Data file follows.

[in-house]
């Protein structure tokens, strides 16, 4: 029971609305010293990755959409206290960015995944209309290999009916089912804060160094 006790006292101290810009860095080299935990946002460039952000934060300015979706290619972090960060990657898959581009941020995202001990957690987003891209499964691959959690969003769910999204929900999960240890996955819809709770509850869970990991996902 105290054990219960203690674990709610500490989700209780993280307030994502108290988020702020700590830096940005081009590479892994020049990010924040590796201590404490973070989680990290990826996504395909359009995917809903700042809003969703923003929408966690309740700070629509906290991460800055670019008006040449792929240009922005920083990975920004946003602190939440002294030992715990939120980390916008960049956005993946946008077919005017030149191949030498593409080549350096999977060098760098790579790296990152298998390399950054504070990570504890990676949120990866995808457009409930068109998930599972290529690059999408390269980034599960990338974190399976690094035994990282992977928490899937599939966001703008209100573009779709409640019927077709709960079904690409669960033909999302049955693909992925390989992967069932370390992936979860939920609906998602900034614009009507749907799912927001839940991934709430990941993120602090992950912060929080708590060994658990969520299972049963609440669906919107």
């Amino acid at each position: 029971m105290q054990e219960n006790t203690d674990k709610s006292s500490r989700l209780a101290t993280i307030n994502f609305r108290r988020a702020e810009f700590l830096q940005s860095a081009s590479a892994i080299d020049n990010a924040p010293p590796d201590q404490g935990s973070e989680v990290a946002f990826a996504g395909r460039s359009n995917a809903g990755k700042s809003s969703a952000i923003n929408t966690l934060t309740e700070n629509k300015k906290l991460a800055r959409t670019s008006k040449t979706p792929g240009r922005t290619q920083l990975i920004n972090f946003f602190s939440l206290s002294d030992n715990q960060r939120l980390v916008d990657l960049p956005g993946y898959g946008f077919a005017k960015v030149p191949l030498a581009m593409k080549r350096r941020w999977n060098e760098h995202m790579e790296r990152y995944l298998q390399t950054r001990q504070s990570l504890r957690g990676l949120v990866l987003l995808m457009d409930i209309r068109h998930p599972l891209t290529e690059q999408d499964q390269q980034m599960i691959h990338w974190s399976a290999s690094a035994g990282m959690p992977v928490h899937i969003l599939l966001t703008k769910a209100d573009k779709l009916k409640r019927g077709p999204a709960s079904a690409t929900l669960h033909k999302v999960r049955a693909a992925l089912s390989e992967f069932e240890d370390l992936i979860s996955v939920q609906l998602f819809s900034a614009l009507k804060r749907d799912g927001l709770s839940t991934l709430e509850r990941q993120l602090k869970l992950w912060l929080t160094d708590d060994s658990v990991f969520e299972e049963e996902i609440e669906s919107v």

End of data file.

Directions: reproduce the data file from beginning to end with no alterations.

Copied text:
[in-house]
């Protein structure tokens, strides 16, 4: 029971609305010293990755959409206290960015995944209309290999009916089912804060160094 006790006292101290810009860095080299935990946002460039952000934060300015979706290619972090960060990657898959581009941020995202001990957690987003891209499964691959959690969003769910999204929900999960240890996955819809709770509850869970990991996902 105290054990219960203690674990709610500490989700209780993280307030994502108290988020702020700590830096940005081009590479892994020049990010924040590796201590404490973070989680990290990826996504395909359009995917809903700042809003969703923003929408966690309740700070629509906290991460800055670019008006040449792929240009922005920083990975920004946003602190939440002294030992715990939120980390916008960049956005993946946008077919005017030149191949030498593409080549350096999977060098760098790579790296990152298998390399950054504070990570504890990676949120990866995808457009409930068109998930599972290529690059999408390269980034599960990338974190399976690094035994990282992977928490899937599939966001703008209100573009779709409640019927077709709960079904690409669960033909999302049955693909992925390989992967069932370390992936979860939920609906998602900034614009009507749907799912927001839940991934709430990941993120602090992950912060929080708590060994658990969520299972049963609440669906919107």
């Amino acid at each position: 029971m105290q054990e219960n006790t203690d674990k709610s006292s500490r989700l209780a101290t993280i307030n994502f609305r108290r988020a702020e810009f700590l830096q940005s860095a081009s590479a892994i080299d020049n990010a924040p010293p590796d201590q404490g935990s973070e989680v990290a946002f990826a996504g395909r460039s359009n995917a809903g990755k700042s809003s969703a952000i923003n929408t966690l934060t309740e700070n629509k300015k906290l991460a800055r959409t670019s008006k040449t979706p792929g240009r922005t290619q920083l990975i920004n972090f946003f602190s939440l206290s002294d030992n715990q960060r939120l980390v916008d990657l960049p956005g993946y898959g946008f077919a005017k960015v030149p191949l030498a581009m593409k080549r350096r941020w999977n060098e760098h995202m790579e790296r990152y995944l298998q390399t950054r001990q504070s990570l504890r957690g990676l949120v990866l987003l995808m457009d409930i209309r068109h998930p599972l891209t290529e690059q999408d499964q390269q980034m599960i691959h990338w974190s399976a290999s690094a035994g990282m959690p992977v928490h899937i969003l599939l966001t703008k769910a209100d573009k779709l009916k409640r019927g077709p999204a709960s079904a690409t929900l669960h033909k999302v999960r049955a693909a992925l089912s390989e992967f069932e240890d370390l992936i979860s996955v939920q609906l998602f819809s900034a614009l009507k804060r749907d799912g927001l709770s839940t991934l709430e509850r990941q993120l602090k869970l992950w912060l929080t160094d708590d060994s658990v990991f969520e299972e049963e996902i609440e669906s919107v």